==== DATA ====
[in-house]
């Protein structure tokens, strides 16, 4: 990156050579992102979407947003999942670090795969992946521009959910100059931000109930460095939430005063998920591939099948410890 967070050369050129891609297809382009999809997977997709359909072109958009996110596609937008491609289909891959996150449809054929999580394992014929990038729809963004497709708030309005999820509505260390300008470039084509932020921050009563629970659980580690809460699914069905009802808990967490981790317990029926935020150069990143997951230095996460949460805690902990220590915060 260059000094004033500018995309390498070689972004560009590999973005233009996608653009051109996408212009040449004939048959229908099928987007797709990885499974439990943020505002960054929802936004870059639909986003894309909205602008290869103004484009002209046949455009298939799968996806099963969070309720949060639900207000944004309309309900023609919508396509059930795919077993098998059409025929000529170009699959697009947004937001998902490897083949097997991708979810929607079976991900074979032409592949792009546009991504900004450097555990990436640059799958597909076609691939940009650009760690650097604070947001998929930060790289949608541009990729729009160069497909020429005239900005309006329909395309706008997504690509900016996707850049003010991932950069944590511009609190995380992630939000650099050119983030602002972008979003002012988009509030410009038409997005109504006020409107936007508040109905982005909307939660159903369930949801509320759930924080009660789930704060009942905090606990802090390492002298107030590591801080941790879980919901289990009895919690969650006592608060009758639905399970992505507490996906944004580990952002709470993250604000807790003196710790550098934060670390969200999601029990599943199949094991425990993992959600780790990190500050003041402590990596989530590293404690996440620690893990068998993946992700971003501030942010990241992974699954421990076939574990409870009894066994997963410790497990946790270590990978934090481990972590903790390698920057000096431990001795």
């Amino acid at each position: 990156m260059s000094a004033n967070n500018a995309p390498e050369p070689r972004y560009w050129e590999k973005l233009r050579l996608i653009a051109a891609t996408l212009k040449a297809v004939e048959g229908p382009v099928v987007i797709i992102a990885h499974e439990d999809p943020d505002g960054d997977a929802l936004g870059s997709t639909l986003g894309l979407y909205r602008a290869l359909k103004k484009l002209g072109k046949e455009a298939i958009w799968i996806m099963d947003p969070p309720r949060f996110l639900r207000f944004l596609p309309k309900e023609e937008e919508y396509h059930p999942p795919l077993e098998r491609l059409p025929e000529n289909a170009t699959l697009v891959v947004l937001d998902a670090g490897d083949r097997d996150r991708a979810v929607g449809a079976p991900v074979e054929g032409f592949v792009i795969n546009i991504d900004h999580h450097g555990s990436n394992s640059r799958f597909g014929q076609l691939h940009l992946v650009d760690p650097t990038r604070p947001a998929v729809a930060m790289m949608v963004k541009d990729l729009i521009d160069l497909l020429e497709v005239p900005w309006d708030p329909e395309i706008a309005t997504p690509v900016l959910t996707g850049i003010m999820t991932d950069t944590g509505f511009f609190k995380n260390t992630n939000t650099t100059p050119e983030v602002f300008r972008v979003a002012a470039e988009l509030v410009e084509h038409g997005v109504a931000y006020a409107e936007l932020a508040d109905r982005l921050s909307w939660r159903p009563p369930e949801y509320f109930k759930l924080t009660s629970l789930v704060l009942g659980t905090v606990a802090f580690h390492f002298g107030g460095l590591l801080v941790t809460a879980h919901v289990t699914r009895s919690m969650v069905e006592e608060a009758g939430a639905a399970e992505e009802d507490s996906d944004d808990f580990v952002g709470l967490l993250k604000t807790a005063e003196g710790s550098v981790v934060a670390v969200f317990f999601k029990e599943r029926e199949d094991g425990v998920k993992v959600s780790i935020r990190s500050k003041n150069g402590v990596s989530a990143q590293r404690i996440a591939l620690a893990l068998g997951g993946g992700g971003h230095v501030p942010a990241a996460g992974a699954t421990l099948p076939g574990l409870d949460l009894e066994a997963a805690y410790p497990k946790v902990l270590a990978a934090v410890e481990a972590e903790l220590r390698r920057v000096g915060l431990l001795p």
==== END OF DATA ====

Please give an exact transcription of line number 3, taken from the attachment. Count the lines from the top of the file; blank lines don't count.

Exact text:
């Amino acid at each position: 990156m260059s000094a004033n967070n500018a995309p390498e050369p070689r972004y560009w050129e590999k973005l233009r050579l996608i653009a051109a891609t996408l212009k040449a297809v004939e048959g229908p382009v099928v987007i797709i992102a990885h499974e439990d999809p943020d505002g960054d997977a929802l936004g870059s997709t639909l986003g894309l979407y909205r602008a290869l359909k103004k484009l002209g072109k046949e455009a298939i958009w799968i996806m099963d947003p969070p309720r949060f996110l639900r207000f944004l596609p309309k309900e023609e937008e919508y396509h059930p999942p795919l077993e098998r491609l059409p025929e000529n289909a170009t699959l697009v891959v947004l937001d998902a670090g490897d083949r097997d996150r991708a979810v929607g449809a079976p991900v074979e054929g032409f592949v792009i795969n546009i991504d900004h999580h450097g555990s990436n394992s640059r799958f597909g014929q076609l691939h940009l992946v650009d760690p650097t990038r604070p947001a998929v729809a930060m790289m949608v963004k541009d990729l729009i521009d160069l497909l020429e497709v005239p900005w309006d708030p329909e395309i706008a309005t997504p690509v900016l959910t996707g850049i003010m999820t991932d950069t944590g509505f511009f609190k995380n260390t992630n939000t650099t100059p050119e983030v602002f300008r972008v979003a002012a470039e988009l509030v410009e084509h038409g997005v109504a931000y006020a409107e936007l932020a508040d109905r982005l921050s909307w939660r159903p009563p369930e949801y509320f109930k759930l924080t009660s629970l789930v704060l009942g659980t905090v606990a802090f580690h390492f002298g107030g460095l590591l801080v941790t809460a879980h919901v289990t699914r009895s919690m969650v069905e006592e608060a009758g939430a639905a399970e992505e009802d507490s996906d944004d808990f580990v952002g709470l967490l993250k604000t807790a005063e003196g710790s550098v981790v934060a670390v969200f317990f999601k029990e599943r029926e199949d094991g425990v998920k993992v959600s780790i935020r990190s500050k003041n150069g402590v990596s989530a990143q590293r404690i996440a591939l620690a893990l068998g997951g993946g992700g971003h230095v501030p942010a990241a996460g992974a699954t421990l099948p076939g574990l409870d949460l009894e066994a997963a805690y410790p497990k946790v902990l270590a990978a934090v410890e481990a972590e903790l220590r390698r920057v000096g915060l431990l001795p």